This dish comes from Northern Italian whose climate is ideal for growing rice (riso means 'rice'). The key ingredient is semi-rounded short-grain rice cooked with meat, fish or vegetable broth. Try risotto with parmesan cheese and white wine. Add saffron for flavour and yellow colour.
The Piedmontese Po valley provides arborio (short grain-rice that is ideal for creamy risotto) and venere nero (brown aromatic rice with indigo shades). You see it's a must to try traditional risotto, like risotto ai funghi (porcini mushroom risotto) and risotto al Barolo (it's cooked with local red wine). The dish is usually served with a side salad or garlic bread. You should try gorgeous local risotto at Caciucco.
Are you fond of desserts? Bonet is another impressive option you should taste in Turin if you have a sweet tooth. The name of the dish means "a hat" in Piedmontese, bonet was called so because it was usually served in copper molds resembling a chef's hat. The first record of this dish refers to the 13th century, however, the original recipe didn't contain cocoa. Today's bonet is cooked from cocoa, rum, amaretti, milk, espresso, eggs, and sugar. It takes about three hours to set and cool in the fridge. Take a lazy stroll and enjoy this dessert at any restaurant.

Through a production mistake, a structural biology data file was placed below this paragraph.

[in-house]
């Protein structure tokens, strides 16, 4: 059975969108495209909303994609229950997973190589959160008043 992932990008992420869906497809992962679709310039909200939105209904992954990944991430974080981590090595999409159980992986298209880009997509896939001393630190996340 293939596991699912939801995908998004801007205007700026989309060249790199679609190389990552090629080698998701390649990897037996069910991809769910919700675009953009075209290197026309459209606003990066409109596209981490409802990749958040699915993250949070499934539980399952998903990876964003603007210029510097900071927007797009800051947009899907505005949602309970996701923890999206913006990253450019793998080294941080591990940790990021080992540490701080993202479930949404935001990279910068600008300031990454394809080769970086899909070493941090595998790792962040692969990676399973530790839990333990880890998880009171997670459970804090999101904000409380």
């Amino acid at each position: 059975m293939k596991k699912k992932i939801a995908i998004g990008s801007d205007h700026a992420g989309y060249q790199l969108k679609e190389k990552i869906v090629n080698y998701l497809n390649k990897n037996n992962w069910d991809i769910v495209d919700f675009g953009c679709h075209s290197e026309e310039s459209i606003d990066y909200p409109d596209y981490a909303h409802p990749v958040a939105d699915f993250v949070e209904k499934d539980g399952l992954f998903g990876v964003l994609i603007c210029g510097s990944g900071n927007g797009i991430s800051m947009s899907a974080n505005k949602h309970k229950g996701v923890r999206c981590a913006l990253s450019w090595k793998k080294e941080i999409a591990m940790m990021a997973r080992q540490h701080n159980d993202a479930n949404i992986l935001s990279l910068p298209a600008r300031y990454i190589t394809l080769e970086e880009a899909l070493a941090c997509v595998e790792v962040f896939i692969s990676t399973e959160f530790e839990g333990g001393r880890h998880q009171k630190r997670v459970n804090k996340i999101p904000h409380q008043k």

A stew is a slowly cooked dish made from different types of meat and vegetables. The dish can include such ingredients as gelatinous, sinewy cuts, onions, carrots, celery, etc.
It's a common Piedmontese stew made with different cuts of beef and veal, cotechino pork sausage, chicken, pork trotter, and oxtail. Get it served in aromatic broth and vegetable side dishes. Bollito misto is so flavourful and hearty, it's an ideal dish to get warm when it's cold outside. The LAcino restaurant got Michelin Bib Gourmand award for good quality and good value cooking. Visit this place and enjoy mouthwatering dishes, including beef stew.